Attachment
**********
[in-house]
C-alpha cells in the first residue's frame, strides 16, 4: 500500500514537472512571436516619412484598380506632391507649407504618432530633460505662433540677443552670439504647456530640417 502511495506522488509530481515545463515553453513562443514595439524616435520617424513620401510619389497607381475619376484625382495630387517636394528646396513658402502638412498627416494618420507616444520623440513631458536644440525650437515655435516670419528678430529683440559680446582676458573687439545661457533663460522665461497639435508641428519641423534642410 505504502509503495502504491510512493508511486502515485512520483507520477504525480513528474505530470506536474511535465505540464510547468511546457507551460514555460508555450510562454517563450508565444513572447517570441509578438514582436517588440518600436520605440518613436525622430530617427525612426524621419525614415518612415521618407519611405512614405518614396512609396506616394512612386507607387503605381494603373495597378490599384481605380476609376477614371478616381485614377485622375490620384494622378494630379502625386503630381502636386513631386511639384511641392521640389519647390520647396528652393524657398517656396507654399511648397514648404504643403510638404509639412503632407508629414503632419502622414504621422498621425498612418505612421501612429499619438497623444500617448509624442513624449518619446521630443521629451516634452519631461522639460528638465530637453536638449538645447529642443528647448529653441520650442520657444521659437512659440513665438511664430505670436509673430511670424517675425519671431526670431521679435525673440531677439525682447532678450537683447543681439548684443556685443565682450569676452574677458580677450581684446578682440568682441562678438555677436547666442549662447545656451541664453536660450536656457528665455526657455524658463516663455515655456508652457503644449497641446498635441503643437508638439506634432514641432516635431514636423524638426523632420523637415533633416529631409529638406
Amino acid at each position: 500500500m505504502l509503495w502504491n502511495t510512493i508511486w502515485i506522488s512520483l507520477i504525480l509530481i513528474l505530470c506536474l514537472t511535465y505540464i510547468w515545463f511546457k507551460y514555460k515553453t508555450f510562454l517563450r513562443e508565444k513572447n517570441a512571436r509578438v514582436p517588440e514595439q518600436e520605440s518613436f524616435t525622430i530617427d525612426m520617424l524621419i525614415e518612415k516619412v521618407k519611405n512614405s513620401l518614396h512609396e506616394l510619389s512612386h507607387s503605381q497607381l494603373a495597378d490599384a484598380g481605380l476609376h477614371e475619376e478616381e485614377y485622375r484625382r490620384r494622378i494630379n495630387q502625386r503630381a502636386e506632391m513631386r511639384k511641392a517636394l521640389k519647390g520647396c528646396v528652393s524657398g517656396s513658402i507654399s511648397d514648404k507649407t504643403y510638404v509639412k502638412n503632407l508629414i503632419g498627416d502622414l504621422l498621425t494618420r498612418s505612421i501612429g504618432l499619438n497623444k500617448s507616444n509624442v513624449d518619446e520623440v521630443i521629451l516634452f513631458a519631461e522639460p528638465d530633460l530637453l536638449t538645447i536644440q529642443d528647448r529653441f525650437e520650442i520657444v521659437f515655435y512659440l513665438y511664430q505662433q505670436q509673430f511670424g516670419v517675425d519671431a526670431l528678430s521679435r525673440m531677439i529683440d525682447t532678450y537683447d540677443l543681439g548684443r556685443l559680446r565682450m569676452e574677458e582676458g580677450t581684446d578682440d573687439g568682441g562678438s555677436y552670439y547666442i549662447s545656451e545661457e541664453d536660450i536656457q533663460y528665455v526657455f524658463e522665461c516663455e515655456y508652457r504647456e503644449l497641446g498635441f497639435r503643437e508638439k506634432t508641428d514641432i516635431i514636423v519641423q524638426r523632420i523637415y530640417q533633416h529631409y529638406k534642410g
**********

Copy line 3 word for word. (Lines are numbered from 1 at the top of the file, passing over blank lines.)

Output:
Amino acid at each position: 500500500m505504502l509503495w502504491n502511495t510512493i508511486w502515485i506522488s512520483l507520477i504525480l509530481i513528474l505530470c506536474l514537472t511535465y505540464i510547468w515545463f511546457k507551460y514555460k515553453t508555450f510562454l517563450r513562443e508565444k513572447n517570441a512571436r509578438v514582436p517588440e514595439q518600436e520605440s518613436f524616435t525622430i530617427d525612426m520617424l524621419i525614415e518612415k516619412v521618407k519611405n512614405s513620401l518614396h512609396e506616394l510619389s512612386h507607387s503605381q497607381l494603373a495597378d490599384a484598380g481605380l476609376h477614371e475619376e478616381e485614377y485622375r484625382r490620384r494622378i494630379n495630387q502625386r503630381a502636386e506632391m513631386r511639384k511641392a517636394l521640389k519647390g520647396c528646396v528652393s524657398g517656396s513658402i507654399s511648397d514648404k507649407t504643403y510638404v509639412k502638412n503632407l508629414i503632419g498627416d502622414l504621422l498621425t494618420r498612418s505612421i501612429g504618432l499619438n497623444k500617448s507616444n509624442v513624449d518619446e520623440v521630443i521629451l516634452f513631458a519631461e522639460p528638465d530633460l530637453l536638449t538645447i536644440q529642443d528647448r529653441f525650437e520650442i520657444v521659437f515655435y512659440l513665438y511664430q505662433q505670436q509673430f511670424g516670419v517675425d519671431a526670431l528678430s521679435r525673440m531677439i529683440d525682447t532678450y537683447d540677443l543681439g548684443r556685443l559680446r565682450m569676452e574677458e582676458g580677450t581684446d578682440d573687439g568682441g562678438s555677436y552670439y547666442i549662447s545656451e545661457e541664453d536660450i536656457q533663460y528665455v526657455f524658463e522665461c516663455e515655456y508652457r504647456e503644449l497641446g498635441f497639435r503643437e508638439k506634432t508641428d514641432i516635431i514636423v519641423q524638426r523632420i523637415y530640417q533633416h529631409y529638406k534642410g